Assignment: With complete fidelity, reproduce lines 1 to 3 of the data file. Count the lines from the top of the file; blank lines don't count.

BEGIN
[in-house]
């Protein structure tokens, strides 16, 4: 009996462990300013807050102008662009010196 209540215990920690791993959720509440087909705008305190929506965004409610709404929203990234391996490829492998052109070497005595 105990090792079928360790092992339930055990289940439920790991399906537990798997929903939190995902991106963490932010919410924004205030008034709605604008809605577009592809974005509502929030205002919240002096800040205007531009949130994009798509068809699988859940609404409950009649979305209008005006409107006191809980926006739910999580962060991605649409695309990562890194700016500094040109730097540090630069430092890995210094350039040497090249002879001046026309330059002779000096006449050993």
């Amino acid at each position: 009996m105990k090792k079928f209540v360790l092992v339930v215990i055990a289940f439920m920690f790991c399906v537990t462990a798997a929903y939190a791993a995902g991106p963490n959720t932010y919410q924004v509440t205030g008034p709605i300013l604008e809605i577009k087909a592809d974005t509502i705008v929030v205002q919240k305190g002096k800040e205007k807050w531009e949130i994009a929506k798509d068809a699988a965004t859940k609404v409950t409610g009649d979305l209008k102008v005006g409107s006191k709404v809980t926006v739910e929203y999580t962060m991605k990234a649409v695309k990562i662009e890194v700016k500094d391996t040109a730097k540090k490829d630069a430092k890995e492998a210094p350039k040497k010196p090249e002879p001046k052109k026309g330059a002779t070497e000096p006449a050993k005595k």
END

[in-house]
């Protein structure tokens, strides 16, 4: 009996462990300013807050102008662009010196 209540215990920690791993959720509440087909705008305190929506965004409610709404929203990234391996490829492998052109070497005595 105990090792079928360790092992339930055990289940439920790991399906537990798997929903939190995902991106963490932010919410924004205030008034709605604008809605577009592809974005509502929030205002919240002096800040205007531009949130994009798509068809699988859940609404409950009649979305209008005006409107006191809980926006739910999580962060991605649409695309990562890194700016500094040109730097540090630069430092890995210094350039040497090249002879001046026309330059002779000096006449050993």
């Amino acid at each position: 009996m105990k090792k079928f209540v360790l092992v339930v215990i055990a289940f439920m920690f790991c399906v537990t462990a798997a929903y939190a791993a995902g991106p963490n959720t932010y919410q924004v509440t205030g008034p709605i300013l604008e809605i577009k087909a592809d974005t509502i705008v929030v205002q919240k305190g002096k800040e205007k807050w531009e949130i994009a929506k798509d068809a699988a965004t859940k609404v409950t409610g009649d979305l209008k102008v005006g409107s006191k709404v809980t926006v739910e929203y999580t962060m991605k990234a649409v695309k990562i662009e890194v700016k500094d391996t040109a730097k540090k490829d630069a430092k890995e492998a210094p350039k040497k010196p090249e002879p001046k052109k026309g330059a002779t070497e000096p006449a050993k005595k």